Keo Corak, PhD

PhD, MS - University of Wisconsin, Madison

Keo is a USDA/ORISE postdoctoral fellow with the USDA SCINet scientific computing initiative and is the Sugarcane Coordinator for the Breeding Insight OnRamp project. They hold a Masters in Agroecology and a Ph.D. in Plant Breeding and Plant Genetics from the University of Wisconsin - Madison. Keo studies ways to make genetic resources of highly heterozygous crops, like carrot, more useful and accessible to breeders.

Graduate Students


Grant Billings, MS

MS - Clemson University; BS - Michigan State University

Grant is a Bioinformatics Ph.D. student in the Hulse-Kemp Lab from Florence, South Carolina. His research interests are improving the usability of existing genomic resources and making accessible genome-based tools for upland cotton breeders. He hopes to combine his experience in field-based plant breeding, laboratory research, computational analysis, and genetics to assist breeders in their quest to discover better cotton through conventional breeding with a modern twist. In his free time, Grant likes to enjoy live music and experiment with food. Grant is currently supported by a Cotton Incorporated Fellowship.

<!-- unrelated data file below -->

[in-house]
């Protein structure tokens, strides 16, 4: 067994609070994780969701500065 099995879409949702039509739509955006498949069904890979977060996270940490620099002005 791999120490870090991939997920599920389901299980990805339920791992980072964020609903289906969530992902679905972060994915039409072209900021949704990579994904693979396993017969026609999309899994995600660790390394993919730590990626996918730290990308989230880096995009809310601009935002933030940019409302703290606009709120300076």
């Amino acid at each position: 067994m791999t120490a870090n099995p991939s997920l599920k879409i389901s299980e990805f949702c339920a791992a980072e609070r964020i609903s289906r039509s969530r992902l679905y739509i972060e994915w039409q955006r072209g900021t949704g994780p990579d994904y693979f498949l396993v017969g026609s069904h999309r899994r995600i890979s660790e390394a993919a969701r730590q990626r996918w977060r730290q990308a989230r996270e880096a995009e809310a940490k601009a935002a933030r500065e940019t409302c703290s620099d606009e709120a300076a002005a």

Jordan James

Jordan is a Ph.D. student at the University of Texas at Arlington on a collaborative project with the Hulse-Kemp lab. His research focuses on incorporating Machine Learning and Artificial Intelligence approaches to solve relevant plant breeding programs utilizing multiple technology gathering data streams.

Jonathan Zirkel

Jonathan is a Genetics and Genomics PhD student Co advised by Dr. Hulse-Kemp and Dr. Doherty. His primary research focus is on identifying and characterizing unknown function genes of agricultural relevance in cotton. He aims to accomplish this with a combination of bioinformatic techniques and molecular approaches.